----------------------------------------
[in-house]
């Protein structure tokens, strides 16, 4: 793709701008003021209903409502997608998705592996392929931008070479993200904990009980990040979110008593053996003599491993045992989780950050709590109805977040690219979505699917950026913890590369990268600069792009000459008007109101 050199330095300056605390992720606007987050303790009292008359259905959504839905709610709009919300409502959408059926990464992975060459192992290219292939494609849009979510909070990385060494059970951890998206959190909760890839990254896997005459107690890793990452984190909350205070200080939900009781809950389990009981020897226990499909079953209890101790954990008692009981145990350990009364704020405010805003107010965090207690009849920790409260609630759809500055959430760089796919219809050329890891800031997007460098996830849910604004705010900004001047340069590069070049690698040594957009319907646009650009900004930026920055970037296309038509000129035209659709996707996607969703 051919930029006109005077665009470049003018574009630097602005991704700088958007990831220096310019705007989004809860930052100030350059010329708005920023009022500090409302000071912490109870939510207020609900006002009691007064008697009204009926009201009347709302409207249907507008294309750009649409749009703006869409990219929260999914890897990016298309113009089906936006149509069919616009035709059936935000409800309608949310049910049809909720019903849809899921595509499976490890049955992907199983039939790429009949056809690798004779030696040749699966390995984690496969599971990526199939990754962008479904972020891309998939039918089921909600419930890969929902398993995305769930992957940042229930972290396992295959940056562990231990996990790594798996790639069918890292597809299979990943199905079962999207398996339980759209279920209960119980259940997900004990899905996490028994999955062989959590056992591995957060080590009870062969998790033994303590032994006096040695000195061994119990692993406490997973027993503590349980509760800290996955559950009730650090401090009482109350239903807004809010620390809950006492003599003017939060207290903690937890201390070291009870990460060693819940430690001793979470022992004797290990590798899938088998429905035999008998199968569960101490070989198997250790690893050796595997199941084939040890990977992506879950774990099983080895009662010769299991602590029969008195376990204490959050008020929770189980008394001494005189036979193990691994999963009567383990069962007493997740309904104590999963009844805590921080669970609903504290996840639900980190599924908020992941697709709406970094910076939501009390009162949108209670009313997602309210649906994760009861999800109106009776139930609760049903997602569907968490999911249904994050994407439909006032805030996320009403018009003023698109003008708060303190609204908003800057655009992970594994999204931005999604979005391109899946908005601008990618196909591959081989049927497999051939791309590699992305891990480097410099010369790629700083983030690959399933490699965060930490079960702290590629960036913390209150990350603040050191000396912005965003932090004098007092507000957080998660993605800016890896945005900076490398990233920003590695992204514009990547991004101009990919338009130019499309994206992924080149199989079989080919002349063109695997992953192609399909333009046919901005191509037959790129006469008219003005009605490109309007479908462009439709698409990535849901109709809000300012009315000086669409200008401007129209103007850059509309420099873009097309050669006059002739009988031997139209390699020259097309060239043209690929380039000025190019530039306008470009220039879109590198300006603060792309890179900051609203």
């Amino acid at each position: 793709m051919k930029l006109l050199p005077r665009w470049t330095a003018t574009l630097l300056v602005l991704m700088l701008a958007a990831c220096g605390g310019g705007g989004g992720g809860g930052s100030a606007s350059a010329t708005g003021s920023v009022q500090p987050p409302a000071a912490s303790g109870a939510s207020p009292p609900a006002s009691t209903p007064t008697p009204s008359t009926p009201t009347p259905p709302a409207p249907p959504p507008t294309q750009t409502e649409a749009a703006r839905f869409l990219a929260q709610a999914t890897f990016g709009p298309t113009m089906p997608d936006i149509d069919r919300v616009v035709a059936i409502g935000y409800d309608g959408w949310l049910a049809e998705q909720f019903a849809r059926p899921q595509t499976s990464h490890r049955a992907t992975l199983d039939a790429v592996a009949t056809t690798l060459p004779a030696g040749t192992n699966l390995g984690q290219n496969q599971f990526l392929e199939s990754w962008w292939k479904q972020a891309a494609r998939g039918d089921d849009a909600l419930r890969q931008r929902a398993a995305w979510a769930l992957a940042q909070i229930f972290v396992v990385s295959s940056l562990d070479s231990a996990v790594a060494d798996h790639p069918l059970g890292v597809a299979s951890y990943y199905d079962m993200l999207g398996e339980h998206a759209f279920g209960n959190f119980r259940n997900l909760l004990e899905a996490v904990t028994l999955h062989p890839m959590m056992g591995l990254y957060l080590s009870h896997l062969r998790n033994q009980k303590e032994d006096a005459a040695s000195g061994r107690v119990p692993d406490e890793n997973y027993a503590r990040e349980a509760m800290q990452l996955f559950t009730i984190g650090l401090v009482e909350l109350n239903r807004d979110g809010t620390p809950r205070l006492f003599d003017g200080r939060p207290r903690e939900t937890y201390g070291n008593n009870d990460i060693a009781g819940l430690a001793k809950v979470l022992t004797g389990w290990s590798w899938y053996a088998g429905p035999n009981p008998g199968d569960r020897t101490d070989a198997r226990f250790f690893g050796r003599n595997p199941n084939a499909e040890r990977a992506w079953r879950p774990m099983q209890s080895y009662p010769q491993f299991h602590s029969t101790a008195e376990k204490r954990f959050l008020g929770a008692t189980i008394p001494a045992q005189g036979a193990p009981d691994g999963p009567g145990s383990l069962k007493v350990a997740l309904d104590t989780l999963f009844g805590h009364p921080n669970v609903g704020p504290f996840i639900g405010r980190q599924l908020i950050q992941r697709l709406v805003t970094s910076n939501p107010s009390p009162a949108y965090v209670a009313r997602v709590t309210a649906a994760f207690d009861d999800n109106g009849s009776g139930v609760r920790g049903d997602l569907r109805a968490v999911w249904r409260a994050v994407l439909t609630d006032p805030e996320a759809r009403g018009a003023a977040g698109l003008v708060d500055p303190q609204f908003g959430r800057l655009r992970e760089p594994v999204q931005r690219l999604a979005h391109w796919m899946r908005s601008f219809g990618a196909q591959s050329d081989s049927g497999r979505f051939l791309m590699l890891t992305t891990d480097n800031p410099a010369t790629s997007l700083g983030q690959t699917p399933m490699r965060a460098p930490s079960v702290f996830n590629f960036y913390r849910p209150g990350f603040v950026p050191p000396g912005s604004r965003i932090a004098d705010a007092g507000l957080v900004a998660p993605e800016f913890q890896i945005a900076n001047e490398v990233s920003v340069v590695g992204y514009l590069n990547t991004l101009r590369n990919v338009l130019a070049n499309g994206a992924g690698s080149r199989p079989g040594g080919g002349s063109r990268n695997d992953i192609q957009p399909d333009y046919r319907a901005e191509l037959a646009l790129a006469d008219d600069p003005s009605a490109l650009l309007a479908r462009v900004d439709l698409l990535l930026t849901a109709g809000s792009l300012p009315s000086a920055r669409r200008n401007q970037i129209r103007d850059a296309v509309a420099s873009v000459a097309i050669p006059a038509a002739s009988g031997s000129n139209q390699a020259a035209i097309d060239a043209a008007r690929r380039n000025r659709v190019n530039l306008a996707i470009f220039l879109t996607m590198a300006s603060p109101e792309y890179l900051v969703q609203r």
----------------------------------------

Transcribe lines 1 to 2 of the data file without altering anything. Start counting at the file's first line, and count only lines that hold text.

[in-house]
């Protein structure tokens, strides 16, 4: 793709701008003021209903409502997608998705592996392929931008070479993200904990009980990040979110008593053996003599491993045992989780950050709590109805977040690219979505699917950026913890590369990268600069792009000459008007109101 050199330095300056605390992720606007987050303790009292008359259905959504839905709610709009919300409502959408059926990464992975060459192992290219292939494609849009979510909070990385060494059970951890998206959190909760890839990254896997005459107690890793990452984190909350205070200080939900009781809950389990009981020897226990499909079953209890101790954990008692009981145990350990009364704020405010805003107010965090207690009849920790409260609630759809500055959430760089796919219809050329890891800031997007460098996830849910604004705010900004001047340069590069070049690698040594957009319907646009650009900004930026920055970037296309038509000129035209659709996707996607969703 051919930029006109005077665009470049003018574009630097602005991704700088958007990831220096310019705007989004809860930052100030350059010329708005920023009022500090409302000071912490109870939510207020609900006002009691007064008697009204009926009201009347709302409207249907507008294309750009649409749009703006869409990219929260999914890897990016298309113009089906936006149509069919616009035709059936935000409800309608949310049910049809909720019903849809899921595509499976490890049955992907199983039939790429009949056809690798004779030696040749699966390995984690496969599971990526199939990754962008479904972020891309998939039918089921909600419930890969929902398993995305769930992957940042229930972290396992295959940056562990231990996990790594798996790639069918890292597809299979990943199905079962999207398996339980759209279920209960119980259940997900004990899905996490028994999955062989959590056992591995957060080590009870062969998790033994303590032994006096040695000195061994119990692993406490997973027993503590349980509760800290996955559950009730650090401090009482109350239903807004809010620390809950006492003599003017939060207290903690937890201390070291009870990460060693819940430690001793979470022992004797290990590798899938088998429905035999008998199968569960101490070989198997250790690893050796595997199941084939040890990977992506879950774990099983080895009662010769299991602590029969008195376990204490959050008020929770189980008394001494005189036979193990691994999963009567383990069962007493997740309904104590999963009844805590921080669970609903504290996840639900980190599924908020992941697709709406970094910076939501009390009162949108209670009313997602309210649906994760009861999800109106009776139930609760049903997602569907968490999911249904994050994407439909006032805030996320009403018009003023698109003008708060303190609204908003800057655009992970594994999204931005999604979005391109899946908005601008990618196909591959081989049927497999051939791309590699992305891990480097410099010369790629700083983030690959399933490699965060930490079960702290590629960036913390209150990350603040050191000396912005965003932090004098007092507000957080998660993605800016890896945005900076490398990233920003590695992204514009990547991004101009990919338009130019499309994206992924080149199989079989080919002349063109695997992953192609399909333009046919901005191509037959790129006469008219003005009605490109309007479908462009439709698409990535849901109709809000300012009315000086669409200008401007129209103007850059509309420099873009097309050669006059002739009988031997139209390699020259097309060239043209690929380039000025190019530039306008470009220039879109590198300006603060792309890179900051609203």